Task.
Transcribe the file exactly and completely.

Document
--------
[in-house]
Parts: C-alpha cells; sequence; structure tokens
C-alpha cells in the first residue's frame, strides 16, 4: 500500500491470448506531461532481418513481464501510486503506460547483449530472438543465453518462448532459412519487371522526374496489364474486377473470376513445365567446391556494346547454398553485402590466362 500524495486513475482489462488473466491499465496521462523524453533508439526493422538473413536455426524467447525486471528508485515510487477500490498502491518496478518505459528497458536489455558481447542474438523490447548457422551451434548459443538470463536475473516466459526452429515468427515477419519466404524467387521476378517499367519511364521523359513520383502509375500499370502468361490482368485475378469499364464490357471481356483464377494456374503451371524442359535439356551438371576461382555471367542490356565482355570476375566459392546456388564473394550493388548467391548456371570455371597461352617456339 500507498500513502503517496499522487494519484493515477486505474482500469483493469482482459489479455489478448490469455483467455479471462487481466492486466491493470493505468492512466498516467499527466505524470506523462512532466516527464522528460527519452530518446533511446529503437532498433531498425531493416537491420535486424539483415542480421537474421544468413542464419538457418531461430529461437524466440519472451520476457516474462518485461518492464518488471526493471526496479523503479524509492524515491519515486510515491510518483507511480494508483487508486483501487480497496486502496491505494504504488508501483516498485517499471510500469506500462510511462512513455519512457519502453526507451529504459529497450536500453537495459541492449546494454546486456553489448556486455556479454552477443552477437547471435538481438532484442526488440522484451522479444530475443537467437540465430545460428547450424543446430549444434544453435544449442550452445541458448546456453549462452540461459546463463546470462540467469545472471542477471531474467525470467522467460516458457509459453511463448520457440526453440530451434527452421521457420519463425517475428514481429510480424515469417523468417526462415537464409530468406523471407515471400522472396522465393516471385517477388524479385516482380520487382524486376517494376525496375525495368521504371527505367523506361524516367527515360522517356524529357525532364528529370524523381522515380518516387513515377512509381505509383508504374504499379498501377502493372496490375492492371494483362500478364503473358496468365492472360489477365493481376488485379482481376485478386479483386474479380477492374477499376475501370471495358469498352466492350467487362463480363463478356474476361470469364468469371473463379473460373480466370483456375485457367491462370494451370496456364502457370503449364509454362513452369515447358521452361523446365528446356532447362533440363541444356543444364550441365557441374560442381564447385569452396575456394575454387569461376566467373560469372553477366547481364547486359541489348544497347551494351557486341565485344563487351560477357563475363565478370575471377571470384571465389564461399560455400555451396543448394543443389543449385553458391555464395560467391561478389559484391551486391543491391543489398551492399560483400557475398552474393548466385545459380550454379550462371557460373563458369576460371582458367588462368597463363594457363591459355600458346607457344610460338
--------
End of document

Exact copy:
[in-house]
Parts: C-alpha cells; sequence; structure tokens
C-alpha cells in the first residue's frame, strides 16, 4: 500500500491470448506531461532481418513481464501510486503506460547483449530472438543465453518462448532459412519487371522526374496489364474486377473470376513445365567446391556494346547454398553485402590466362 500524495486513475482489462488473466491499465496521462523524453533508439526493422538473413536455426524467447525486471528508485515510487477500490498502491518496478518505459528497458536489455558481447542474438523490447548457422551451434548459443538470463536475473516466459526452429515468427515477419519466404524467387521476378517499367519511364521523359513520383502509375500499370502468361490482368485475378469499364464490357471481356483464377494456374503451371524442359535439356551438371576461382555471367542490356565482355570476375566459392546456388564473394550493388548467391548456371570455371597461352617456339 500507498500513502503517496499522487494519484493515477486505474482500469483493469482482459489479455489478448490469455483467455479471462487481466492486466491493470493505468492512466498516467499527466505524470506523462512532466516527464522528460527519452530518446533511446529503437532498433531498425531493416537491420535486424539483415542480421537474421544468413542464419538457418531461430529461437524466440519472451520476457516474462518485461518492464518488471526493471526496479523503479524509492524515491519515486510515491510518483507511480494508483487508486483501487480497496486502496491505494504504488508501483516498485517499471510500469506500462510511462512513455519512457519502453526507451529504459529497450536500453537495459541492449546494454546486456553489448556486455556479454552477443552477437547471435538481438532484442526488440522484451522479444530475443537467437540465430545460428547450424543446430549444434544453435544449442550452445541458448546456453549462452540461459546463463546470462540467469545472471542477471531474467525470467522467460516458457509459453511463448520457440526453440530451434527452421521457420519463425517475428514481429510480424515469417523468417526462415537464409530468406523471407515471400522472396522465393516471385517477388524479385516482380520487382524486376517494376525496375525495368521504371527505367523506361524516367527515360522517356524529357525532364528529370524523381522515380518516387513515377512509381505509383508504374504499379498501377502493372496490375492492371494483362500478364503473358496468365492472360489477365493481376488485379482481376485478386479483386474479380477492374477499376475501370471495358469498352466492350467487362463480363463478356474476361470469364468469371473463379473460373480466370483456375485457367491462370494451370496456364502457370503449364509454362513452369515447358521452361523446365528446356532447362533440363541444356543444364550441365557441374560442381564447385569452396575456394575454387569461376566467373560469372553477366547481364547486359541489348544497347551494351557486341565485344563487351560477357563475363565478370575471377571470384571465389564461399560455400555451396543448394543443389543449385553458391555464395560467391561478389559484391551486391543491391543489398551492399560483400557475398552474393548466385545459380550454379550462371557460373563458369576460371582458367588462368597463363594457363591459355600458346607457344610460338